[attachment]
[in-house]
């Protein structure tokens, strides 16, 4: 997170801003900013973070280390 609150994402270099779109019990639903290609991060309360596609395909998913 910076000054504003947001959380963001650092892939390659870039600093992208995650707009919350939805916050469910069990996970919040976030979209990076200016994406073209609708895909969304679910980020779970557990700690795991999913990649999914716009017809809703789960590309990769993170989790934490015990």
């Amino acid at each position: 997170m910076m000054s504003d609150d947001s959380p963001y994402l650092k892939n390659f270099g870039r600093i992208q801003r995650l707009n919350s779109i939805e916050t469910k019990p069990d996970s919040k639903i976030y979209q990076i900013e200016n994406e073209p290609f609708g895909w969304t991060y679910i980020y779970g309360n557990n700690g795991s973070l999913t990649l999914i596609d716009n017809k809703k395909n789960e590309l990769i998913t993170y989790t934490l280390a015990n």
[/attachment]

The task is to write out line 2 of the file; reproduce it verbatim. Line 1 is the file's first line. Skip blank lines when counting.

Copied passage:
């Protein structure tokens, strides 16, 4: 997170801003900013973070280390 609150994402270099779109019990639903290609991060309360596609395909998913 910076000054504003947001959380963001650092892939390659870039600093992208995650707009919350939805916050469910069990996970919040976030979209990076200016994406073209609708895909969304679910980020779970557990700690795991999913990649999914716009017809809703789960590309990769993170989790934490015990």